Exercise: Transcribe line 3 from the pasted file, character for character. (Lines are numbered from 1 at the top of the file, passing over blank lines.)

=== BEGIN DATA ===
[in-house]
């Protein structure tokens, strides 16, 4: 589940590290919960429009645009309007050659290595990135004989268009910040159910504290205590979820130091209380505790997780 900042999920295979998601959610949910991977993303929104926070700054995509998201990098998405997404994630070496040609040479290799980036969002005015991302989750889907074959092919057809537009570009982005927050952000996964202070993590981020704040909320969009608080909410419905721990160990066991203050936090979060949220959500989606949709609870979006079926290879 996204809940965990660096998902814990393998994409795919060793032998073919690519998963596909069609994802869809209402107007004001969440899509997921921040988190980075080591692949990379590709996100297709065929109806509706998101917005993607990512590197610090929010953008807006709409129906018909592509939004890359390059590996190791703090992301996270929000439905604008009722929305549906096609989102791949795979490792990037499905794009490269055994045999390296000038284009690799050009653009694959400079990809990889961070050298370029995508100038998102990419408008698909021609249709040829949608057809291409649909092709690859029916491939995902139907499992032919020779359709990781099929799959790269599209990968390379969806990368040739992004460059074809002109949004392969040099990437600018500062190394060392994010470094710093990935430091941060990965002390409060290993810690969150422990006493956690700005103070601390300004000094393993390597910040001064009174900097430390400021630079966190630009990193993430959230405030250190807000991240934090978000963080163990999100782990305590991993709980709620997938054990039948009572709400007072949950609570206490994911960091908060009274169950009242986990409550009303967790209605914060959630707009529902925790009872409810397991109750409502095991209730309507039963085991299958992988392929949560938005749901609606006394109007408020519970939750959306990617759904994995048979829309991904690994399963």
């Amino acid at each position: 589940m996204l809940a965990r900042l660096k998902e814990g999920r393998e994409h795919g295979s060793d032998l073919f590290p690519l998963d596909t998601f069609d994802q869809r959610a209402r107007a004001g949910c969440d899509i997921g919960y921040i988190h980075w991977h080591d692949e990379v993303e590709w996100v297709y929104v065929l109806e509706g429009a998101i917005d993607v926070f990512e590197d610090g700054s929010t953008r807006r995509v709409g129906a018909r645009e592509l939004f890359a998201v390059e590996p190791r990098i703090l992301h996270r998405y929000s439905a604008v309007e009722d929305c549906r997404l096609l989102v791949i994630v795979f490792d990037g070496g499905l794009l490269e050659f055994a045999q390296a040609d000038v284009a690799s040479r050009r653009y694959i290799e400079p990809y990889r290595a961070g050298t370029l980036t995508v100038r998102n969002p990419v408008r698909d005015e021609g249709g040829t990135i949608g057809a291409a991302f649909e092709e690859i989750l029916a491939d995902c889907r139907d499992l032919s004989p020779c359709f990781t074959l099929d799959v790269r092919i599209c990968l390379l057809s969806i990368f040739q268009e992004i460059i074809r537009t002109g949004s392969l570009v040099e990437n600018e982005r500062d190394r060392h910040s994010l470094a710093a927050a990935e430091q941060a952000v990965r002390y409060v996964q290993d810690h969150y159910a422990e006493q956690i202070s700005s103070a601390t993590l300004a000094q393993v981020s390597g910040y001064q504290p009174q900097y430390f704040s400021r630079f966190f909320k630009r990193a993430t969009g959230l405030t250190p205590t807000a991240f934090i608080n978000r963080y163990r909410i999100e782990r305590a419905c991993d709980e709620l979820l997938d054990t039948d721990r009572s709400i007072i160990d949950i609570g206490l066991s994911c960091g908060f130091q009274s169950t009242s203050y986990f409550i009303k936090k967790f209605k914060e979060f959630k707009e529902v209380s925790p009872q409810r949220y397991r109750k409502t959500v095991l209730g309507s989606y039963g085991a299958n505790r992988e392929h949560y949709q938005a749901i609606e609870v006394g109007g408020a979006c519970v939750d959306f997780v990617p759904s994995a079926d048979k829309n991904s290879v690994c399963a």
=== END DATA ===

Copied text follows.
């Amino acid at each position: 589940m996204l809940a965990r900042l660096k998902e814990g999920r393998e994409h795919g295979s060793d032998l073919f590290p690519l998963d596909t998601f069609d994802q869809r959610a209402r107007a004001g949910c969440d899509i997921g919960y921040i988190h980075w991977h080591d692949e990379v993303e590709w996100v297709y929104v065929l109806e509706g429009a998101i917005d993607v926070f990512e590197d610090g700054s929010t953008r807006r995509v709409g129906a018909r645009e592509l939004f890359a998201v390059e590996p190791r990098i703090l992301h996270r998405y929000s439905a604008v309007e009722d929305c549906r997404l096609l989102v791949i994630v795979f490792d990037g070496g499905l794009l490269e050659f055994a045999q390296a040609d000038v284009a690799s040479r050009r653009y694959i290799e400079p990809y990889r290595a961070g050298t370029l980036t995508v100038r998102n969002p990419v408008r698909d005015e021609g249709g040829t990135i949608g057809a291409a991302f649909e092709e690859i989750l029916a491939d995902c889907r139907d499992l032919s004989p020779c359709f990781t074959l099929d799959v790269r092919i599209c990968l390379l057809s969806i990368f040739q268009e992004i460059i074809r537009t002109g949004s392969l570009v040099e990437n600018e982005r500062d190394r060392h910040s994010l470094a710093a927050a990935e430091q941060a952000v990965r002390y409060v996964q290993d810690h969150y159910a422990e006493q956690i202070s700005s103070a601390t993590l300004a000094q393993v981020s390597g910040y001064q504290p009174q900097y430390f704040s400021r630079f966190f909320k630009r990193a993430t969009g959230l405030t250190p205590t807000a991240f934090i608080n978000r963080y163990r909410i999100e782990r305590a419905c991993d709980e709620l979820l997938d054990t039948d721990r009572s709400i007072i160990d949950i609570g206490l066991s994911c960091g908060f130091q009274s169950t009242s203050y986990f409550i009303k936090k967790f209605k914060e979060f959630k707009e529902v209380s925790p009872q409810r949220y397991r109750k409502t959500v095991l209730g309507s989606y039963g085991a299958n505790r992988e392929h949560y949709q938005a749901i609606e609870v006394g109007g408020a979006c519970v939750d959306f997780v990617p759904s994995a079926d048979k829309n991904s290879v690994c399963a």